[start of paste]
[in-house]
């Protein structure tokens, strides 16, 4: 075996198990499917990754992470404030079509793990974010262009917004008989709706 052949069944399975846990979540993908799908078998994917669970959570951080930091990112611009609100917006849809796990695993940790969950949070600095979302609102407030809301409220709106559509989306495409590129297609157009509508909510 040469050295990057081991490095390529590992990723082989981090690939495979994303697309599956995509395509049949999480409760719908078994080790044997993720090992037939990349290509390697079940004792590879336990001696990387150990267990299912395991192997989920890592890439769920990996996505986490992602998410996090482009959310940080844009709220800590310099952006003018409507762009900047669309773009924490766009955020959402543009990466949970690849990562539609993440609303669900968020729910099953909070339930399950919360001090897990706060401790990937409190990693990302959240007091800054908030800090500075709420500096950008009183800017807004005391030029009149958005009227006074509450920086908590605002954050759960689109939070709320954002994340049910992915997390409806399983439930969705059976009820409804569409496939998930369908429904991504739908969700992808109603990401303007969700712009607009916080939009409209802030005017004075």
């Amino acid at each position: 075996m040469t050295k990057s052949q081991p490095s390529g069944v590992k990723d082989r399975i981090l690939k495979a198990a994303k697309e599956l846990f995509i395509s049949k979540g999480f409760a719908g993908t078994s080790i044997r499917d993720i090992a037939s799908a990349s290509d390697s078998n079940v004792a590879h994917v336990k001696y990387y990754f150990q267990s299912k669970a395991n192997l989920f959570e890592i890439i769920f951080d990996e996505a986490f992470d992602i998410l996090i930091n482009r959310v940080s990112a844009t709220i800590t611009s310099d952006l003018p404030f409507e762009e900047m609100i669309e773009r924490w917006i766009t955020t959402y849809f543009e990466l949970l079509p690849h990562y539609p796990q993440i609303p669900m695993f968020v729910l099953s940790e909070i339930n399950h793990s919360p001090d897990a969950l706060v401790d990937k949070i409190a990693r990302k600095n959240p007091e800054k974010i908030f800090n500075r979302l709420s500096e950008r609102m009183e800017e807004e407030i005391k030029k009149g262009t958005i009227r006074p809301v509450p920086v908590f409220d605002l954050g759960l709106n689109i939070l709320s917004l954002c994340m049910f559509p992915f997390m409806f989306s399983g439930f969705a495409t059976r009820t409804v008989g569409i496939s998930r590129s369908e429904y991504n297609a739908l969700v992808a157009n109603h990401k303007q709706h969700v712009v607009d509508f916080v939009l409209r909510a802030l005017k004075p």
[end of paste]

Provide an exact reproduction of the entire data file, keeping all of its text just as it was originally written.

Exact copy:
[in-house]
């Protein structure tokens, strides 16, 4: 075996198990499917990754992470404030079509793990974010262009917004008989709706 052949069944399975846990979540993908799908078998994917669970959570951080930091990112611009609100917006849809796990695993940790969950949070600095979302609102407030809301409220709106559509989306495409590129297609157009509508909510 040469050295990057081991490095390529590992990723082989981090690939495979994303697309599956995509395509049949999480409760719908078994080790044997993720090992037939990349290509390697079940004792590879336990001696990387150990267990299912395991192997989920890592890439769920990996996505986490992602998410996090482009959310940080844009709220800590310099952006003018409507762009900047669309773009924490766009955020959402543009990466949970690849990562539609993440609303669900968020729910099953909070339930399950919360001090897990706060401790990937409190990693990302959240007091800054908030800090500075709420500096950008009183800017807004005391030029009149958005009227006074509450920086908590605002954050759960689109939070709320954002994340049910992915997390409806399983439930969705059976009820409804569409496939998930369908429904991504739908969700992808109603990401303007969700712009607009916080939009409209802030005017004075």
């Amino acid at each position: 075996m040469t050295k990057s052949q081991p490095s390529g069944v590992k990723d082989r399975i981090l690939k495979a198990a994303k697309e599956l846990f995509i395509s049949k979540g999480f409760a719908g993908t078994s080790i044997r499917d993720i090992a037939s799908a990349s290509d390697s078998n079940v004792a590879h994917v336990k001696y990387y990754f150990q267990s299912k669970a395991n192997l989920f959570e890592i890439i769920f951080d990996e996505a986490f992470d992602i998410l996090i930091n482009r959310v940080s990112a844009t709220i800590t611009s310099d952006l003018p404030f409507e762009e900047m609100i669309e773009r924490w917006i766009t955020t959402y849809f543009e990466l949970l079509p690849h990562y539609p796990q993440i609303p669900m695993f968020v729910l099953s940790e909070i339930n399950h793990s919360p001090d897990a969950l706060v401790d990937k949070i409190a990693r990302k600095n959240p007091e800054k974010i908030f800090n500075r979302l709420s500096e950008r609102m009183e800017e807004e407030i005391k030029k009149g262009t958005i009227r006074p809301v509450p920086v908590f409220d605002l954050g759960l709106n689109i939070l709320s917004l954002c994340m049910f559509p992915f997390m409806f989306s399983g439930f969705a495409t059976r009820t409804v008989g569409i496939s998930r590129s369908e429904y991504n297609a739908l969700v992808a157009n109603h990401k303007q709706h969700v712009v607009d509508f916080v939009l409209r909510a802030l005017k004075p």